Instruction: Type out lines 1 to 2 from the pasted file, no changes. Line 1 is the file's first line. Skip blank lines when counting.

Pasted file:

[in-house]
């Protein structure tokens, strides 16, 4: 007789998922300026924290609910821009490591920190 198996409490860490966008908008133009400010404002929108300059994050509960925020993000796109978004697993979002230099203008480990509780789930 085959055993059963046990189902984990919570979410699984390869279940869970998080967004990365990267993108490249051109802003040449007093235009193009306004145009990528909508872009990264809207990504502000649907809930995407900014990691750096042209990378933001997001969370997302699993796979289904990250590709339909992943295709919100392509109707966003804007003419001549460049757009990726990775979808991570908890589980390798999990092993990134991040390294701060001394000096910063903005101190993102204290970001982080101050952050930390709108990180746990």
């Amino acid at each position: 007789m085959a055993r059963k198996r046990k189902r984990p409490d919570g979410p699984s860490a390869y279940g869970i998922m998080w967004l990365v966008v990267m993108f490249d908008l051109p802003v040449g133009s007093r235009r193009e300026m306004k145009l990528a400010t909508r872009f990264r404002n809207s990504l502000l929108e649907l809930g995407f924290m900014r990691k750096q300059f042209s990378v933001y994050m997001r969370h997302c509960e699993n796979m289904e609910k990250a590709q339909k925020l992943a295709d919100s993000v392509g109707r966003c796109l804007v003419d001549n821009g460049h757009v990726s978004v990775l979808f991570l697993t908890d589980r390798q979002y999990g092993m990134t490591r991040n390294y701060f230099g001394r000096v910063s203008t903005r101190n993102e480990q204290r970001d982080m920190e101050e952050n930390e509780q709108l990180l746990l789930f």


[in-house]
């Protein structure tokens, strides 16, 4: 007789998922300026924290609910821009490591920190 198996409490860490966008908008133009400010404002929108300059994050509960925020993000796109978004697993979002230099203008480990509780789930 085959055993059963046990189902984990919570979410699984390869279940869970998080967004990365990267993108490249051109802003040449007093235009193009306004145009990528909508872009990264809207990504502000649907809930995407900014990691750096042209990378933001997001969370997302699993796979289904990250590709339909992943295709919100392509109707966003804007003419001549460049757009990726990775979808991570908890589980390798999990092993990134991040390294701060001394000096910063903005101190993102204290970001982080101050952050930390709108990180746990």